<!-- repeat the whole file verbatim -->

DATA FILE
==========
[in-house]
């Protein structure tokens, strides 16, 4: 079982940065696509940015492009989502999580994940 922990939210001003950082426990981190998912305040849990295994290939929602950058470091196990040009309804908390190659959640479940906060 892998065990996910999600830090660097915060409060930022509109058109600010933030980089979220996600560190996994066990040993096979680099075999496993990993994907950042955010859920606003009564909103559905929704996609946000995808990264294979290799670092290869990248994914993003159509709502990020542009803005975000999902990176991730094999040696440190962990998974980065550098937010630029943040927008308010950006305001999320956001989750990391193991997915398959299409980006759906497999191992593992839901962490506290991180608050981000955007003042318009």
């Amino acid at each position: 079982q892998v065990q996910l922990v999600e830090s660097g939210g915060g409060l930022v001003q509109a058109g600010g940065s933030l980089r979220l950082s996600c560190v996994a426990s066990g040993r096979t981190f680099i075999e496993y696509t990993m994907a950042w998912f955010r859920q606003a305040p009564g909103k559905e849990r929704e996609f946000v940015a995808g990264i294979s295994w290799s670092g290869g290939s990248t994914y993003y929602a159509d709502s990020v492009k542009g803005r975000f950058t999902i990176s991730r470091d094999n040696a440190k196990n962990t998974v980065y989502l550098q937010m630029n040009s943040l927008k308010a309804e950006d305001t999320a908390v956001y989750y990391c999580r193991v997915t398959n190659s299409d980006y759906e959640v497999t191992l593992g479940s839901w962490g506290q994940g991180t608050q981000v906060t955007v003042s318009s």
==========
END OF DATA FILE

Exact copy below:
[in-house]
């Protein structure tokens, strides 16, 4: 079982940065696509940015492009989502999580994940 922990939210001003950082426990981190998912305040849990295994290939929602950058470091196990040009309804908390190659959640479940906060 892998065990996910999600830090660097915060409060930022509109058109600010933030980089979220996600560190996994066990040993096979680099075999496993990993994907950042955010859920606003009564909103559905929704996609946000995808990264294979290799670092290869990248994914993003159509709502990020542009803005975000999902990176991730094999040696440190962990998974980065550098937010630029943040927008308010950006305001999320956001989750990391193991997915398959299409980006759906497999191992593992839901962490506290991180608050981000955007003042318009």
């Amino acid at each position: 079982q892998v065990q996910l922990v999600e830090s660097g939210g915060g409060l930022v001003q509109a058109g600010g940065s933030l980089r979220l950082s996600c560190v996994a426990s066990g040993r096979t981190f680099i075999e496993y696509t990993m994907a950042w998912f955010r859920q606003a305040p009564g909103k559905e849990r929704e996609f946000v940015a995808g990264i294979s295994w290799s670092g290869g290939s990248t994914y993003y929602a159509d709502s990020v492009k542009g803005r975000f950058t999902i990176s991730r470091d094999n040696a440190k196990n962990t998974v980065y989502l550098q937010m630029n040009s943040l927008k308010a309804e950006d305001t999320a908390v956001y989750y990391c999580r193991v997915t398959n190659s299409d980006y759906e959640v497999t191992l593992g479940s839901w962490g506290q994940g991180t608050q981000v906060t955007v003042s318009s």